Siemens AG, the giant German electronics company, has purchased a roughly 16 percent minority stake in North Carolina-based Semprius, Inc., a manufacturer of high-concentrating photovoltaics (HCPV) that is preparing to break ground on its first manufacturing plant.
Semprius’ devices have reached 41.7 percent efficiency in laboratory testing at the National Renewable Energy Laboratory, said Semprius Staff Development Engineer Kanchan Ghosal.
The technology uses glass lenses to concentrate the sun on its triple-junction Gallium Arsenide (GaAs) photovoltaic microcells.
“The cells are 600x600 microns in area, and less than 10 microns thick,” he said.
The microcells are printed using Semprius’ patented micro-transfer printing process.
"Participating in Semprius provides us access to trailblazing technology for clean power generation," Martin Schulz, vice president of photovoltaics in the Renewable Energy Division of Siemens Energy, said in press release. "We believe the prospects are bright for high concentrating photovoltaic systems that enable significantly higher efficiencies than conventional PV modules, and at the same time, offer enormous potential to achieve competitive levelized costs of electricity."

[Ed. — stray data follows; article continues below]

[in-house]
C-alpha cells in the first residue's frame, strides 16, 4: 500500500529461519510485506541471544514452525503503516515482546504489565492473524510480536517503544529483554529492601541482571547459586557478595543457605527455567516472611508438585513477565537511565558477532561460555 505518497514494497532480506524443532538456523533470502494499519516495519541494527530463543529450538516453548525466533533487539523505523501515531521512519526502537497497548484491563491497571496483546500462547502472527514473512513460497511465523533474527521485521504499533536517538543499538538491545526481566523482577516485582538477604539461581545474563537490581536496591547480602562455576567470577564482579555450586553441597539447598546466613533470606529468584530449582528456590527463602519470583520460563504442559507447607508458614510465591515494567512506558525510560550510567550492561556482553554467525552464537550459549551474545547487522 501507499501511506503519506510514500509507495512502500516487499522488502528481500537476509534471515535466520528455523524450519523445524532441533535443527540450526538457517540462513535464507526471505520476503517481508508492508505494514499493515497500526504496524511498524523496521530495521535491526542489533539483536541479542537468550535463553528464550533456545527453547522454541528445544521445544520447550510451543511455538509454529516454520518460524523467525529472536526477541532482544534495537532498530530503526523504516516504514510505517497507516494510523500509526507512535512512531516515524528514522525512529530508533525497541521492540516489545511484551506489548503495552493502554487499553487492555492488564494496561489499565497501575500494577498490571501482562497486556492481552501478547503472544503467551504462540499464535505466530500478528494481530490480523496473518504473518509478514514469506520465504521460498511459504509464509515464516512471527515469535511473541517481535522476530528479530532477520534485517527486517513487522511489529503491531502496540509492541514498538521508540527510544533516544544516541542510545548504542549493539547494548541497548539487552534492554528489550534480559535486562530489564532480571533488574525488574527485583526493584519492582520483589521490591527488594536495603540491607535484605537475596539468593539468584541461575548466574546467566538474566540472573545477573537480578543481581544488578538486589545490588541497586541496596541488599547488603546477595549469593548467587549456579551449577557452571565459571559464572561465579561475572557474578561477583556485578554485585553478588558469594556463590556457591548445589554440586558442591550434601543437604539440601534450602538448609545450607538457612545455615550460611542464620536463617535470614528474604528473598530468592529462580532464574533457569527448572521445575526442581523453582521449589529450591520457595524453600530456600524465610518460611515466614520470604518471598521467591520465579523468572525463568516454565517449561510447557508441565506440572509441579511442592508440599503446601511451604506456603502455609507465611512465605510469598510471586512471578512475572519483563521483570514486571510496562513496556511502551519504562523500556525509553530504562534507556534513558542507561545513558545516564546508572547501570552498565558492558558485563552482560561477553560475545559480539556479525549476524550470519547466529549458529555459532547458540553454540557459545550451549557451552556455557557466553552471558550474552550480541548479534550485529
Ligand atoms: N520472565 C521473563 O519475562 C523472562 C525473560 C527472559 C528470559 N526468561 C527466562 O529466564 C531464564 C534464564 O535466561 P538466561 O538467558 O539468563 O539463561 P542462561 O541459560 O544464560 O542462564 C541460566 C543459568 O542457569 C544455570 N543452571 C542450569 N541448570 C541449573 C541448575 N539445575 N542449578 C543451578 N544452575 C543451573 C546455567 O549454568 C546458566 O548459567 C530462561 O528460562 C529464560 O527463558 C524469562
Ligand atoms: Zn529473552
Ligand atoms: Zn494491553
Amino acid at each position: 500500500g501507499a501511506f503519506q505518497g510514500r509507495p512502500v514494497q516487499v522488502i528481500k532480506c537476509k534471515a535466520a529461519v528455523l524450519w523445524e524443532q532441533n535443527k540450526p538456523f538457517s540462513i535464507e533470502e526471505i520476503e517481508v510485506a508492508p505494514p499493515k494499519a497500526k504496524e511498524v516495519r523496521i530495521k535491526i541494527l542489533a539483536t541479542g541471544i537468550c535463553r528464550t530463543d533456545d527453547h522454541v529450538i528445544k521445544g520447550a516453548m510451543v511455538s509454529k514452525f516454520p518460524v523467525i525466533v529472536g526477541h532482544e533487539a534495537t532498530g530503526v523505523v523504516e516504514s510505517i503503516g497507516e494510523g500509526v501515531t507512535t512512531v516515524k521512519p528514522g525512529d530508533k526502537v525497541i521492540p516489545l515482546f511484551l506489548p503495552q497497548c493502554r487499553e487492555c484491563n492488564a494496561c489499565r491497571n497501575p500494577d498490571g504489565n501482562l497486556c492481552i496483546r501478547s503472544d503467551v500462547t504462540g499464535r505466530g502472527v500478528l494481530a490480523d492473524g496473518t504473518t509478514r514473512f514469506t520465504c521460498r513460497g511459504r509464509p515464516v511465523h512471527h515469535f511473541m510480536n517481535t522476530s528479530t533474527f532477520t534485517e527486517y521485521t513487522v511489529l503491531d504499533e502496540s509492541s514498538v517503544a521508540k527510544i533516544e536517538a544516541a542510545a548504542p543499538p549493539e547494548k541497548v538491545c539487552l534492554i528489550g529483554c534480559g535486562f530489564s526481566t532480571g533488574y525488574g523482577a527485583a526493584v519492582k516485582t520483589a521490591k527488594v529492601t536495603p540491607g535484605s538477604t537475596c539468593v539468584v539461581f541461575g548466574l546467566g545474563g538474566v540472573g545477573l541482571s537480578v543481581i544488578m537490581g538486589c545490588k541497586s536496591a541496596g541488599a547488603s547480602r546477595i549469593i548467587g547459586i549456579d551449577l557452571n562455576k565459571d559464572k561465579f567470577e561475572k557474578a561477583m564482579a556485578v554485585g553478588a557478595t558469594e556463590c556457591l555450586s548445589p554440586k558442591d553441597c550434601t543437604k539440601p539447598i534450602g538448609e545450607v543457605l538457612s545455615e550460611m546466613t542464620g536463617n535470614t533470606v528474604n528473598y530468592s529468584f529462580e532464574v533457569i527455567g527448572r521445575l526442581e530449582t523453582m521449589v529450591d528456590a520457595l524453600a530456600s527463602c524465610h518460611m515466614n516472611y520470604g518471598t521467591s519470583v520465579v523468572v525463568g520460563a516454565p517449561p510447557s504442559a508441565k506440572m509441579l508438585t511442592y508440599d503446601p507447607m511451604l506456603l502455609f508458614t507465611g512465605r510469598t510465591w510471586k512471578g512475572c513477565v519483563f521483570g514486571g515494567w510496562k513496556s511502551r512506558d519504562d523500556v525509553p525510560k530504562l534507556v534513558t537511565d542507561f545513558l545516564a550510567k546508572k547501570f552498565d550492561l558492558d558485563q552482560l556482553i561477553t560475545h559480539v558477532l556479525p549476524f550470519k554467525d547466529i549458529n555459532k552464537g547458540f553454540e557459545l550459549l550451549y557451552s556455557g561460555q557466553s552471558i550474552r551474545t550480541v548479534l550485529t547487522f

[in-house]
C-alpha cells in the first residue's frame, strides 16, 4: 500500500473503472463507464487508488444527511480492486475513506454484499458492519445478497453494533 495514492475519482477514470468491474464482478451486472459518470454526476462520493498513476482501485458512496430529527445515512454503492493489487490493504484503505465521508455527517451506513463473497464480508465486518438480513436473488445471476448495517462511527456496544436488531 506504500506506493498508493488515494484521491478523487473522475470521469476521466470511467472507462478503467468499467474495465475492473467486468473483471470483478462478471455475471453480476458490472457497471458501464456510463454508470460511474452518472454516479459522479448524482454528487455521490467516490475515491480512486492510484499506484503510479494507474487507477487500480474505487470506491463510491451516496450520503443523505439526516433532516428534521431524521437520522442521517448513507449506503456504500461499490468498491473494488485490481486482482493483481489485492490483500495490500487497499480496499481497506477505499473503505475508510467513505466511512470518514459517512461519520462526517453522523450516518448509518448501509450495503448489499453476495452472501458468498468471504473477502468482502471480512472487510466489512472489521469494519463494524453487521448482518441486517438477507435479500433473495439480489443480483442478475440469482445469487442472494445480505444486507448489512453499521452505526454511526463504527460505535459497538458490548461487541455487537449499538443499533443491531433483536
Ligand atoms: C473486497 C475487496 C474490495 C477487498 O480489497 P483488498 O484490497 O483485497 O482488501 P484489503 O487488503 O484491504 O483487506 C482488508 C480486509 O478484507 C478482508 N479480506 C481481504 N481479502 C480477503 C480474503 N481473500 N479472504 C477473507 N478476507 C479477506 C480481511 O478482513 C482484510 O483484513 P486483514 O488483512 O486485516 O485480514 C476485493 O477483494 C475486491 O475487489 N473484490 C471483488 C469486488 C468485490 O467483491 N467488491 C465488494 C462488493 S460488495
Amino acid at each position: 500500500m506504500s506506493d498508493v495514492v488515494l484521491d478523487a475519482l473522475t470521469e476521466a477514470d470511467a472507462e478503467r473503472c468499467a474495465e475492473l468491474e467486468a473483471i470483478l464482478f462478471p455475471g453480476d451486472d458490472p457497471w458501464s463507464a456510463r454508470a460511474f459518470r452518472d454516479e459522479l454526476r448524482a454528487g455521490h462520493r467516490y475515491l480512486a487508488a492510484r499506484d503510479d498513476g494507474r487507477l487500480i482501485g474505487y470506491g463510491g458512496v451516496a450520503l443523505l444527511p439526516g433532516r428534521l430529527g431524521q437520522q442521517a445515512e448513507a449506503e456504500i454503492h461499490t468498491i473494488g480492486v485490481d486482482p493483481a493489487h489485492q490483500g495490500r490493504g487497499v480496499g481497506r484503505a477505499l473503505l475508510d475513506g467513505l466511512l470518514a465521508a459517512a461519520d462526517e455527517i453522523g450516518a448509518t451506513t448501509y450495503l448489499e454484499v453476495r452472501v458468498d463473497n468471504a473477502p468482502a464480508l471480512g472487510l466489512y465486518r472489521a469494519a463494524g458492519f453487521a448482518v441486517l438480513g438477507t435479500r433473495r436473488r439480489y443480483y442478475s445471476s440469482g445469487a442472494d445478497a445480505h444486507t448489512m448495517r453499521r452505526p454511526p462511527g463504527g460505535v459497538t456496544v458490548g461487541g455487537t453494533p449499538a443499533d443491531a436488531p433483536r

“We expect to be cost competitive with fossil fuels at high volume,” Ghosal said. “We do not disclose our cost model, though it has been shared with our investors.”
Siemens, which makes various types of generators, including gas, steam and wind turbines, also develops concentrating solar power and photovoltaic plants.
With the buy-in into Semprius, it shows that it’s also looking at the concentrating photovoltaic market.
“The market for HCPV installations is still in its early stages but is expected to grow to a volume of up to six gigawatts by 2020. HCPV systems are a prime alternative to conventional photovoltaics and are especially suitable for regions with high direct sunlight, for example along the Earth's sunbelt,” Siemens said.
The company is now field testing its devices, Ghosal said.
“Semprius installed a 1 kilowatt system at Tucson Electric Power in August 2010,” he said. That system consists of a 48-module array mounted on a dual-axis tracker using two-junction microcells. “It has been performing as expected.”
The system has operated at an average capacity factor of 29 percent, according to a recent Semprius presentation.
“Semprius is currently developing a commercial product, which will be field tested as a 2.5-kW system in 2011,” the company said.
The company also plans to break ground on its first production facility in July, according to the press release. But Ghosal would not comment on plans for the facility.
“Details about our next steps will be available shortly,” he said.
Image courtesy of Semprius.